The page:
CCCE organizes Angel Tree Adoption

CCCE organizes Angel Tree Adoption

This year, The University of Southern Mississippi’s Center for Community and Civic Engagement (CCCE) partnered with Salvation Army for the annual Angel Tree Adoption program.

The Angel Tree Program provides gifts of new clothing and toys to children who, otherwise, might not have anything for Christmas. Students, faculty and staff are encouraged to adopt an angel for Christmas by stopping by the CCCE office and giving a gift to those in need.

Salvation Army collects names of children whose families are unable to provide a traditional Christmas for them. The organization determines the children’s’ needs and wants are – in terms of Christmas – and creates a list. The CCCE then collects the list from the Salvation Army, makes angles for people to “adopt” and places the angels on a tree.

The CCCE has about 95 angels on its tree. The angels on the tree each have a different child’s Christmas gift requests. The children participating in the program vary in age and typically request items such as clothes, bicycles, watches, toys or necessities for school or daily activities.

Director for CCCE Christy Arrazattee said the program is significant for reminding participants of the importance of Christmas to young children.

“I think that a lot of us have had the opportunity to have a big Christmas, and we all remember how special it is,” Arrazatte said. “It’s important to still give children that magic even though their parents may not be able to afford it for them.”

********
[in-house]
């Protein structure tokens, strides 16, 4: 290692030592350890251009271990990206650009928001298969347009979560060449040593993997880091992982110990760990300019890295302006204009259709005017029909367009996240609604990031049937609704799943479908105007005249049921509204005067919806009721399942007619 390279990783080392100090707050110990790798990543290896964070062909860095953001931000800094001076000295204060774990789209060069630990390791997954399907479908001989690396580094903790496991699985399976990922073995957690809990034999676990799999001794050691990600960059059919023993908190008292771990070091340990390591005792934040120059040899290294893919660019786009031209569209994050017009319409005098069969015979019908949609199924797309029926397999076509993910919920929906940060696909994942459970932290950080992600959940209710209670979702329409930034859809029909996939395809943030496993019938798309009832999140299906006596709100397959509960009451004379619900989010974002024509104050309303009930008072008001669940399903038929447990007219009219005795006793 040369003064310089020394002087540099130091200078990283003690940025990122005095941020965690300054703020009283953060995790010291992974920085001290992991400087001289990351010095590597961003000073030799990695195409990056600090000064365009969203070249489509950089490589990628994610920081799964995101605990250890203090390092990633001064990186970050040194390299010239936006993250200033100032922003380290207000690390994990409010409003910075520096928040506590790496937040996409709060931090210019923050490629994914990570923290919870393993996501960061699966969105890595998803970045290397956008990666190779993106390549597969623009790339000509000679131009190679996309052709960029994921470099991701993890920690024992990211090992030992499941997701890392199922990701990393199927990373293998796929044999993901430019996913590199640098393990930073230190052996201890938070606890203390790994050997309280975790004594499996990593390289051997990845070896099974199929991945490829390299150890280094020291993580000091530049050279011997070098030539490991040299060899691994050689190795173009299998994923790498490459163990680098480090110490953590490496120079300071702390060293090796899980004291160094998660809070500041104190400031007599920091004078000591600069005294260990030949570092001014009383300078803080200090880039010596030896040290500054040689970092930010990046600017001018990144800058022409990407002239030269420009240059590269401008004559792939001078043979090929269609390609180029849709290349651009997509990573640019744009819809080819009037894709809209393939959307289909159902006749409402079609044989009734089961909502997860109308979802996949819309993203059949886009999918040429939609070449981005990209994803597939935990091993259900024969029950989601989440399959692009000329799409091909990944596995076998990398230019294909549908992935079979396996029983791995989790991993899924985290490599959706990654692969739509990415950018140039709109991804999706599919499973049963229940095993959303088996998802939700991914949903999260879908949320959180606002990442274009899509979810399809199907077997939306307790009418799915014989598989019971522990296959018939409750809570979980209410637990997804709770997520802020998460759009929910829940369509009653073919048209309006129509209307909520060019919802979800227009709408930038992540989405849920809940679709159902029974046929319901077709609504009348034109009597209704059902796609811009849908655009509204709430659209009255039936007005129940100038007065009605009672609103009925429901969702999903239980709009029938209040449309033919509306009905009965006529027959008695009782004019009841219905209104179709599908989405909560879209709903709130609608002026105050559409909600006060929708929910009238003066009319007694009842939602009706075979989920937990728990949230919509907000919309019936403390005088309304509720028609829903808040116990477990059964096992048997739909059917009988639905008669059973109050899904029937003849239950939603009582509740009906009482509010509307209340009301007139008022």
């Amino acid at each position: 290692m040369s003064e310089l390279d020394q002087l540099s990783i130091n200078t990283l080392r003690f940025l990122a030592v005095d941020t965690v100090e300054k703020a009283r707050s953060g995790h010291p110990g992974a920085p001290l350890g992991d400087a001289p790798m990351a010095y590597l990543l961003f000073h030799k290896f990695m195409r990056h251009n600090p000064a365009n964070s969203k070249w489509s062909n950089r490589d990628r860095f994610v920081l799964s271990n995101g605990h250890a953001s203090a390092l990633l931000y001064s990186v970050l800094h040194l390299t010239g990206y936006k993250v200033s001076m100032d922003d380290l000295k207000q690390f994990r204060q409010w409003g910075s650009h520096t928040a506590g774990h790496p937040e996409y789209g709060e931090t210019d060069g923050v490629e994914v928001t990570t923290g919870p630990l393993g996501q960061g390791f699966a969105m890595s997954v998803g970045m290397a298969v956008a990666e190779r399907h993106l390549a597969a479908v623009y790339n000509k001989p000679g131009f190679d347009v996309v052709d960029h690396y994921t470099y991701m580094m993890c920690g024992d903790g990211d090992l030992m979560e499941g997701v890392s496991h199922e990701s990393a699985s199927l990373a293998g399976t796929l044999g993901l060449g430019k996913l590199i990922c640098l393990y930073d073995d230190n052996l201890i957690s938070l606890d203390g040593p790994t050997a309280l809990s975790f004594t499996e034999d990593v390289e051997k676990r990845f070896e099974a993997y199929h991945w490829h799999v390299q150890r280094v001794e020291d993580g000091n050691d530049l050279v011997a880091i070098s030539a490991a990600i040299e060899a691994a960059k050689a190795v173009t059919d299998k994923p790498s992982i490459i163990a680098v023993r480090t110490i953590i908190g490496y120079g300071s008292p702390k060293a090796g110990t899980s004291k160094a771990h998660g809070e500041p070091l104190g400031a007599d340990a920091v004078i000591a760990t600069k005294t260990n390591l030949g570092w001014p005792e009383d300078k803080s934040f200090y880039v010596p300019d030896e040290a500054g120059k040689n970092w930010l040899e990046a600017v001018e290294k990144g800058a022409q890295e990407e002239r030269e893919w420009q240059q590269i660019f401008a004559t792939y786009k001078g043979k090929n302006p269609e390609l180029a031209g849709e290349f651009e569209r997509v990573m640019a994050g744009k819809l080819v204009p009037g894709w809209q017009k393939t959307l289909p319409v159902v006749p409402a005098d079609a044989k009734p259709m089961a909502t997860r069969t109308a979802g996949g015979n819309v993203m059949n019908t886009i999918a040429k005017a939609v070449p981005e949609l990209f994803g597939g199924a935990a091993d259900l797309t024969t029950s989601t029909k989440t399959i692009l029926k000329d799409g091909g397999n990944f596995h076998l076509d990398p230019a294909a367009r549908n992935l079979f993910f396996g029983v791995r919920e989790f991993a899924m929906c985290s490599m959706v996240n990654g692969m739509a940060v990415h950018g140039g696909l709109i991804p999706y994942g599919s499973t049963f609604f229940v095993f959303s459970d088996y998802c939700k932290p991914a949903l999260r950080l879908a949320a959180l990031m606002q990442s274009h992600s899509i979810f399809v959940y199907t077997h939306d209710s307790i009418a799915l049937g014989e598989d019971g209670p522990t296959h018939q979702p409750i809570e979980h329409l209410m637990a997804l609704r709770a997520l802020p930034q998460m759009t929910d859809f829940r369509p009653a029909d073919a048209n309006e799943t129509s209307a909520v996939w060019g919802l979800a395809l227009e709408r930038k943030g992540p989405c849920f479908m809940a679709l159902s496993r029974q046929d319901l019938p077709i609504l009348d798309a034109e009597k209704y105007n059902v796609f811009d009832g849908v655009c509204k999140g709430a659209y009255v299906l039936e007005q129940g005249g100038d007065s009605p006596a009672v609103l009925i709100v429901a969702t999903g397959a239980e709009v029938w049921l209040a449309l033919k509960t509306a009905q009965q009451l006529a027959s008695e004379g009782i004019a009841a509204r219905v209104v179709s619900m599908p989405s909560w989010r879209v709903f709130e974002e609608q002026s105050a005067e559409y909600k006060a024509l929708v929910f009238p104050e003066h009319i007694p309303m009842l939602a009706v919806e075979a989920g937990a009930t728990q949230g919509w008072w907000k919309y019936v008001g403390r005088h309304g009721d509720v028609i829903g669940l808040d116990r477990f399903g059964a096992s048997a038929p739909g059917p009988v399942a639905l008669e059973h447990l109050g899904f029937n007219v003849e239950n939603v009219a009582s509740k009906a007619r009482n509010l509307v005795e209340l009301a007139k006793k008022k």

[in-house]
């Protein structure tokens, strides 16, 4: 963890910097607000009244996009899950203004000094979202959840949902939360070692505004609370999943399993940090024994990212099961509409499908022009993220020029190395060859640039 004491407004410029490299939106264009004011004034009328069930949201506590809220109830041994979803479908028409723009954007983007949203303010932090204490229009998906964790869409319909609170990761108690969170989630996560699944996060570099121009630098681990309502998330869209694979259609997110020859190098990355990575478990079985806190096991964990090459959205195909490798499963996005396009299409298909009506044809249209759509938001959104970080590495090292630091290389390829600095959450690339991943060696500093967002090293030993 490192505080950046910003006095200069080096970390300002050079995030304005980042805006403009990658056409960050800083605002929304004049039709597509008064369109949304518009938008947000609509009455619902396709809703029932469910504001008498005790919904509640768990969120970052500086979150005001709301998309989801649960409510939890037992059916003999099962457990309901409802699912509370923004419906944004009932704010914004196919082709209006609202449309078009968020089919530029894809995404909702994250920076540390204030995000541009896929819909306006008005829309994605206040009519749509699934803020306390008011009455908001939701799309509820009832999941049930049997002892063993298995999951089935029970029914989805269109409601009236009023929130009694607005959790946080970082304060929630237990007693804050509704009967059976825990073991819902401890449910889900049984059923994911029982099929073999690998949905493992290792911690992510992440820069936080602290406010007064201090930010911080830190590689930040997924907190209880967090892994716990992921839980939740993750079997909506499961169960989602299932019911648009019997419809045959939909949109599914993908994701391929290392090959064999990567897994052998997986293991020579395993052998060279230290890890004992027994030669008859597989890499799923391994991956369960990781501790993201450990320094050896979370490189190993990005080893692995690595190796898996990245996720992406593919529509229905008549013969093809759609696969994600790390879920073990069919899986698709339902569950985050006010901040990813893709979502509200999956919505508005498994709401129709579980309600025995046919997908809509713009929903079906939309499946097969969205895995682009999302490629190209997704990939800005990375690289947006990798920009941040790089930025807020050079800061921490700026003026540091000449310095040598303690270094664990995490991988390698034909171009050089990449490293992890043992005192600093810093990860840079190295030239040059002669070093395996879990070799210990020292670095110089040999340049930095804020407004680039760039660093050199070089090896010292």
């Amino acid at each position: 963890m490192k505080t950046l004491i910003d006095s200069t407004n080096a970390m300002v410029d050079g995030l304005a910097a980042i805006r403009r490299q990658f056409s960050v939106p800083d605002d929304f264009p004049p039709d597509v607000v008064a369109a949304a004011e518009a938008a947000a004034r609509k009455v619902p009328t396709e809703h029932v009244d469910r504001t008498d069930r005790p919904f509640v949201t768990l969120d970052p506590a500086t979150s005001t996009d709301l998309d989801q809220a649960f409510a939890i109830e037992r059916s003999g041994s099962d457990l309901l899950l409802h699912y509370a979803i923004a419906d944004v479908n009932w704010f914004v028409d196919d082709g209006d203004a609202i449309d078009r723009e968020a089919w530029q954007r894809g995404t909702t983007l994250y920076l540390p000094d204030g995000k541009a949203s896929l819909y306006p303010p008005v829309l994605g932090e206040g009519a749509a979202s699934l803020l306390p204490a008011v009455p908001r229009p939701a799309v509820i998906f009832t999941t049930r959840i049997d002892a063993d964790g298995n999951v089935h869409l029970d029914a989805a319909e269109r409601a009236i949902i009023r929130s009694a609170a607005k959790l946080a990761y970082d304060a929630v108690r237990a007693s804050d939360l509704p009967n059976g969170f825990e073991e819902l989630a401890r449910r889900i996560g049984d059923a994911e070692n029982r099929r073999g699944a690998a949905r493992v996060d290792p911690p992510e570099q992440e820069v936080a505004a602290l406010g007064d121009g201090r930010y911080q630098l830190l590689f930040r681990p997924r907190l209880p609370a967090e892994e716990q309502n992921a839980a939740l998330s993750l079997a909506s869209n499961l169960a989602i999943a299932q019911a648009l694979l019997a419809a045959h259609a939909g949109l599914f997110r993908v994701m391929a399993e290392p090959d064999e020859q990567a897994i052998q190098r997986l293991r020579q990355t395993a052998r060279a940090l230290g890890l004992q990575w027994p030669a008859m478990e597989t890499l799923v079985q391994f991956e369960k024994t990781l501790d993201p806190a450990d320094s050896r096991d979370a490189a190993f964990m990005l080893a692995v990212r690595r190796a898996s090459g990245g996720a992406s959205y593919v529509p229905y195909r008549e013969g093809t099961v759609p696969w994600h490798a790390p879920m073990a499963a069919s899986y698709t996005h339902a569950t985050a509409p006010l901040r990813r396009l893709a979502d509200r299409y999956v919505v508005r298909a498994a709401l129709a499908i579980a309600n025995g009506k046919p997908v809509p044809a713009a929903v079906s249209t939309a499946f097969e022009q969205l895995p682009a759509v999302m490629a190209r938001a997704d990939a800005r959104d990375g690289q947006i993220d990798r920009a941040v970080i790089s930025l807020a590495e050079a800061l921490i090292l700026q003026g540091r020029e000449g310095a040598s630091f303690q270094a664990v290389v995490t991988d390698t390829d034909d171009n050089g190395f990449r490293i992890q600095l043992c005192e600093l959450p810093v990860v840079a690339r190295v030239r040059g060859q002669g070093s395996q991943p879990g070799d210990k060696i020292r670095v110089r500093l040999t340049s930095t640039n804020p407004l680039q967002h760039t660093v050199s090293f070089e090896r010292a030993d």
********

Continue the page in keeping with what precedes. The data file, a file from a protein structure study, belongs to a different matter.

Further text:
Arrazattee said the program is convenient for those who are looking for a way to give back during the holidays.

“It is also a good chance for students who might not get off campus that much or faculty and staff who don’t know where to go to easily be able to come and give during the season,” she said.

The children who are recipients of Angel Tree gifts are from families who have applied for Christmas assistance through the social services program of The Salvation Army. During the application process, the clothing sizes and special needs of the children are determined and written on the application and is then transferred to paper angels along with the child’s first name, age and sex.

Philanthropy Chair of the National Pan-Hellenic Council Johntre Goudy said he encourages each organization within the council to support an angel.

“At the end of the day, this is the time of the year where people tend to go through hardships,” Goudy said. “So if you can make something special for anybody, why not? That’s what we are here for, we’re here to serve.”

As philanthropy chair, Goudy and organizations within the council selected a total of seven angels from the tree. That will be seven children who will receive an abundance of gifts on Christmas Day.

“A lot of the time we all become numb to the fact that other people are hurting because we’re not going through the same pain,” Goudy said. “At some point, we have to just try to put ourselves in their shoes because they never chose to be put into the situation they are in. Somebody is out there doing the best they can for them, so why not help out when you can?”

The Angel Tree Adoption Program will run from now through December. Those who are interested in adopting an angel may stop by the CCCE’s office in the HUB room 104. The CCCE and Salvation Army ask that gifts be dropped off unwrapped and no later than Dec. 10.


 

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